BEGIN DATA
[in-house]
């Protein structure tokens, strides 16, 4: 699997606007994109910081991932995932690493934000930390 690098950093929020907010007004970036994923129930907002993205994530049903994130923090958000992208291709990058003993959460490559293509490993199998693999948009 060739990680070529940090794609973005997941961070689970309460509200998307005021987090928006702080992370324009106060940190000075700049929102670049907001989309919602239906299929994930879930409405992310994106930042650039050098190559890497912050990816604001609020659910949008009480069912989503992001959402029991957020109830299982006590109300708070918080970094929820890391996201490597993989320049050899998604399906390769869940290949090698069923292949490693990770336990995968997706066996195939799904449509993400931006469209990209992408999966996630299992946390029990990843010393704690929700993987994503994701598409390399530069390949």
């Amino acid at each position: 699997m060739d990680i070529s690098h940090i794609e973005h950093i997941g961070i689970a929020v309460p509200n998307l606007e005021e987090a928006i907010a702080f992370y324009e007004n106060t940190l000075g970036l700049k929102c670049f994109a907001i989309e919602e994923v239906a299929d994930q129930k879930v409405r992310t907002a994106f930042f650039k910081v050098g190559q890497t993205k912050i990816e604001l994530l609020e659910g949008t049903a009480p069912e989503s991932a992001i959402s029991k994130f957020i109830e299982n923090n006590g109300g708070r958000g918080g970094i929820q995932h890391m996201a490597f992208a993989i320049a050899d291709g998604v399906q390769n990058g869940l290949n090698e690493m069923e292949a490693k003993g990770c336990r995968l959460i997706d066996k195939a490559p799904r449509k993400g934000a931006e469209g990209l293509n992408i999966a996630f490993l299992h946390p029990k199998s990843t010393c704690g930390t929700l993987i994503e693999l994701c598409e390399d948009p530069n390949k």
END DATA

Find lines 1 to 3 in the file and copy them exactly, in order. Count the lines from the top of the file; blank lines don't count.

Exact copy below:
[in-house]
């Protein structure tokens, strides 16, 4: 699997606007994109910081991932995932690493934000930390 690098950093929020907010007004970036994923129930907002993205994530049903994130923090958000992208291709990058003993959460490559293509490993199998693999948009 060739990680070529940090794609973005997941961070689970309460509200998307005021987090928006702080992370324009106060940190000075700049929102670049907001989309919602239906299929994930879930409405992310994106930042650039050098190559890497912050990816604001609020659910949008009480069912989503992001959402029991957020109830299982006590109300708070918080970094929820890391996201490597993989320049050899998604399906390769869940290949090698069923292949490693990770336990995968997706066996195939799904449509993400931006469209990209992408999966996630299992946390029990990843010393704690929700993987994503994701598409390399530069390949």
């Amino acid at each position: 699997m060739d990680i070529s690098h940090i794609e973005h950093i997941g961070i689970a929020v309460p509200n998307l606007e005021e987090a928006i907010a702080f992370y324009e007004n106060t940190l000075g970036l700049k929102c670049f994109a907001i989309e919602e994923v239906a299929d994930q129930k879930v409405r992310t907002a994106f930042f650039k910081v050098g190559q890497t993205k912050i990816e604001l994530l609020e659910g949008t049903a009480p069912e989503s991932a992001i959402s029991k994130f957020i109830e299982n923090n006590g109300g708070r958000g918080g970094i929820q995932h890391m996201a490597f992208a993989i320049a050899d291709g998604v399906q390769n990058g869940l290949n090698e690493m069923e292949a490693k003993g990770c336990r995968l959460i997706d066996k195939a490559p799904r449509k993400g934000a931006e469209g990209l293509n992408i999966a996630f490993l299992h946390p029990k199998s990843t010393c704690g930390t929700l993987i994503e693999l994701c598409e390399d948009p530069n390949k």